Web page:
This Housing Rehabilitation Technologies study was conducted from February through September 1995. Its goals and objectives derive from the fact that rehabilitation of housing is essential for meeting the need for affordable housing, and that little research has been conducted on technologies to reduce the cost of rehabilitation. The rehabilitation industry is extremely fragmented and it tends to adopt new technologies slowly. A survey of new technologies could help promote more cost effective practices. This includes advances in materials, products, and systems and their applications, methods used during design and construction, and new and improved equipment used
in diagnostics and construction activities.
The study is limited to the building industry. While its focus is the full range of building types and uses within the residential occupancy category, technologies applicable to other occupancy types were also investigated in the hope that housing rehabilitation could benefit. Site work technologies were not sought, but where found, they were included. Technologies limited to entire residential communities were not studied.
Inquiries were made of trade and professional associations, the National Institute of Standards and Technology, the National Institute of Building Sciences, and the testing and evaluation services of the three model code organizations. Manufacturing sources were also contacted. A questionnaire was used to assure some uniformity in information gathering. In addition, articles, advertisements, product directories, and related publications were researched; the exhibition, Restoration 95, was attended and relevant literature databases were searched.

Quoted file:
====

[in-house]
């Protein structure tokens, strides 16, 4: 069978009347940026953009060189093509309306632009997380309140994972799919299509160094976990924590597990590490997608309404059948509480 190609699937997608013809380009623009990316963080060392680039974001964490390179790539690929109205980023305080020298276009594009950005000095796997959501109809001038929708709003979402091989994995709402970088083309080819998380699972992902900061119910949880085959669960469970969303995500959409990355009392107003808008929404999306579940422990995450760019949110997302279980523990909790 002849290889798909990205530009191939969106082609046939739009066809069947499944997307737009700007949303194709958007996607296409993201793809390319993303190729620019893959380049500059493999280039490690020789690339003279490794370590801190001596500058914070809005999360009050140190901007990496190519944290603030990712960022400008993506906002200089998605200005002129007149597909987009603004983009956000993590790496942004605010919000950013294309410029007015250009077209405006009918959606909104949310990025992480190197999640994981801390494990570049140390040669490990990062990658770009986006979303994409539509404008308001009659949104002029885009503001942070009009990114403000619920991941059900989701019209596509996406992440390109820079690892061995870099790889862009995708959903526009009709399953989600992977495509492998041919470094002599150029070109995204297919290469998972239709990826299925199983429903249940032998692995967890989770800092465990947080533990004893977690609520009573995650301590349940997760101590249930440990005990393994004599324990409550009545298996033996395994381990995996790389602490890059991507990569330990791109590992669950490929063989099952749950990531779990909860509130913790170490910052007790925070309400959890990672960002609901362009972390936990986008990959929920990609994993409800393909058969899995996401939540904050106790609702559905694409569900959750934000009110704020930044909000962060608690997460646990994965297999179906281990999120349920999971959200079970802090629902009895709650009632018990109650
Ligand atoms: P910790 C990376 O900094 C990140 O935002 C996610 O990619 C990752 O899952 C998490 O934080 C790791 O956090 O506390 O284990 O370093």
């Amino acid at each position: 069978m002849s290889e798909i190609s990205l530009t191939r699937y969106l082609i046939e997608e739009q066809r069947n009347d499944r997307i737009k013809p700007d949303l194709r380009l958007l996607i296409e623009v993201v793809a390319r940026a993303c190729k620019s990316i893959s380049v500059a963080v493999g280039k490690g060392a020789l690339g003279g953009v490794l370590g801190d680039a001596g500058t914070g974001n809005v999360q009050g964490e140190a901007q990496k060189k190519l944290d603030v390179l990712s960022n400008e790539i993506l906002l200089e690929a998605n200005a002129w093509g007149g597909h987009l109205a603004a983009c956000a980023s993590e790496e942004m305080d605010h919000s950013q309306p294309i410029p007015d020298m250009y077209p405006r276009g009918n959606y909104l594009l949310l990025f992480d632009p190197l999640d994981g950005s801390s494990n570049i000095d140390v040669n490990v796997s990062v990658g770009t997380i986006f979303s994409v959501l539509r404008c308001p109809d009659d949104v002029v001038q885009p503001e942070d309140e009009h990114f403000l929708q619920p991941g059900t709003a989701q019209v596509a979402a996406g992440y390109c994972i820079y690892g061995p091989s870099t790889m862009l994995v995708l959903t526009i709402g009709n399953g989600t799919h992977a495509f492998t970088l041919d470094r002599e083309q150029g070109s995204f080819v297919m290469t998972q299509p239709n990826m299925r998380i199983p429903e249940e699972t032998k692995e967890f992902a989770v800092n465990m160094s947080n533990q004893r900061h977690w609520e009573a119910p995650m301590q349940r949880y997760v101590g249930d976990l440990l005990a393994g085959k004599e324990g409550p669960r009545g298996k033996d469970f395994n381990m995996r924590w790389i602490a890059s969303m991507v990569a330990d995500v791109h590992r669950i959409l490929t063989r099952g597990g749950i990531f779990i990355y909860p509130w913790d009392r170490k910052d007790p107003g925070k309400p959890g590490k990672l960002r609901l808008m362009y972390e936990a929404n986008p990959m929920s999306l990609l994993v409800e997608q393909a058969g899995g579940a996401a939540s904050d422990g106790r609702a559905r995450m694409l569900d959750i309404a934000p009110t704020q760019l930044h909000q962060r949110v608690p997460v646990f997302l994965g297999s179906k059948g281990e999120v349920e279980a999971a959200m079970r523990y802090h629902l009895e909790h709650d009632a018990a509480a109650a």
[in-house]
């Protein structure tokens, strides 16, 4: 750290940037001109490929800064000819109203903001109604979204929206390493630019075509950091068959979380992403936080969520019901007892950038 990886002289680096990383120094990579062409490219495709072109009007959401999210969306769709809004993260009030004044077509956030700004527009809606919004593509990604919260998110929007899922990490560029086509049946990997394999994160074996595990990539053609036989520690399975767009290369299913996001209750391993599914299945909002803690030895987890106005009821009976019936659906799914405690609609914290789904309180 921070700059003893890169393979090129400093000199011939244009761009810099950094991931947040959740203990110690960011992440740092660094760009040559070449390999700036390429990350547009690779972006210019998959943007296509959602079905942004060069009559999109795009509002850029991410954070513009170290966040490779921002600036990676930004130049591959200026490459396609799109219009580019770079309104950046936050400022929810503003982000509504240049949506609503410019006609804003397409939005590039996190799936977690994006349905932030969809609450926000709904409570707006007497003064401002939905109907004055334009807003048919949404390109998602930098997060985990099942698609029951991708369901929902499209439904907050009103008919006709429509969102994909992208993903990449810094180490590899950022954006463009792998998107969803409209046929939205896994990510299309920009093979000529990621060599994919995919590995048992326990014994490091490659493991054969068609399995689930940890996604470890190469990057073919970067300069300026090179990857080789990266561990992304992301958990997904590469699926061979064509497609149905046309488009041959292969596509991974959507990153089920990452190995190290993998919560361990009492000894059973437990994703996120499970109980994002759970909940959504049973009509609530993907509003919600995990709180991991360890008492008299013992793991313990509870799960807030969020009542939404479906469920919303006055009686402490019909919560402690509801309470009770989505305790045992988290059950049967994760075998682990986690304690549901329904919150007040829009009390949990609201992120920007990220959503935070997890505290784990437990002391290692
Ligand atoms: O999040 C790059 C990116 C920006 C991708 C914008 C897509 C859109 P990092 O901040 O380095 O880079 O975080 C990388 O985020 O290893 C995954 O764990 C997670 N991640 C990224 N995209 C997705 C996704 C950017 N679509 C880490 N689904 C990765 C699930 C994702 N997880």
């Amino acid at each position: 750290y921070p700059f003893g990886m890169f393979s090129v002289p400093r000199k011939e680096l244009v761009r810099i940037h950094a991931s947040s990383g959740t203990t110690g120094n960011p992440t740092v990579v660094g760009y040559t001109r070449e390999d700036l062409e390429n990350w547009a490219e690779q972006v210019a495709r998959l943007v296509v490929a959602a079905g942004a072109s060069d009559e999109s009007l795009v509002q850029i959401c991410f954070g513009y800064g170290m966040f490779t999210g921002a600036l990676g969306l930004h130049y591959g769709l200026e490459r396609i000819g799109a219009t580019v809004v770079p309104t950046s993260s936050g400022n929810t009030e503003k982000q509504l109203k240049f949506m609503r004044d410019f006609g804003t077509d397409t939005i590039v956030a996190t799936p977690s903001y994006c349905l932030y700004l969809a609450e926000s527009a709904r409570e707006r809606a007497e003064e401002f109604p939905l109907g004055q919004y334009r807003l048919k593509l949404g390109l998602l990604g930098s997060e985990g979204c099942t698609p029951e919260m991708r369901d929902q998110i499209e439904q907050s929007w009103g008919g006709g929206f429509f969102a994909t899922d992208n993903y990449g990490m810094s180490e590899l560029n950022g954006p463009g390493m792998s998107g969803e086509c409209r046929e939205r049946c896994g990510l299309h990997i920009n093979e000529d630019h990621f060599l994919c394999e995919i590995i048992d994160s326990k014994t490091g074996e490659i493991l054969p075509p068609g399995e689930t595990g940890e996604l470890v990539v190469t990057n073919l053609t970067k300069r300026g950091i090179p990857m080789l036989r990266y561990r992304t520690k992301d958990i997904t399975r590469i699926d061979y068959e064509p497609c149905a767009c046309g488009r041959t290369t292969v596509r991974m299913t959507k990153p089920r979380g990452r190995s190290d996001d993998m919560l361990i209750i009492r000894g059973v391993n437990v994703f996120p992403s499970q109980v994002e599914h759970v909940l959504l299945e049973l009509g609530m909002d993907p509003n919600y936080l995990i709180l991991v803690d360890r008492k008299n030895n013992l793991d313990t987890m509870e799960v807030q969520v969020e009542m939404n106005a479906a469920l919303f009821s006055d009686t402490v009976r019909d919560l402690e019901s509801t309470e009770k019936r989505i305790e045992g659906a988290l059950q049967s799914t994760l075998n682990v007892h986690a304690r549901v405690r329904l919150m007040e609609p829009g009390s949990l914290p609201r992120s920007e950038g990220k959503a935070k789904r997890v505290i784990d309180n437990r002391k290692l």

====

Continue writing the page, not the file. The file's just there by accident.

To select candidate technologies, three categories of benefits were broadly applied: cost (lower capital costs, lower maintenance costs), time (less time to manufacture, assemble, install, and longer service life), and quality (improved appearance, greater durability, higher level of performance).
It was pointed out by respondents that a completely new technology was extremely rare and incremental improvements and adaptations of existing technologies were far more common. However, results of this study indicate that many new building products and practices continue to become available, especially in the building envelope area. In addition to products and construction practices, there are many design and evaluation tool improvements that are continuing to develop. Examples of major areas where these improvements are occurring include computer software, seismic retrofit, hazardous materials abatement, accessibility, home automation, and energy efficiency labeling.
U.S. Department of Housing and Urban Development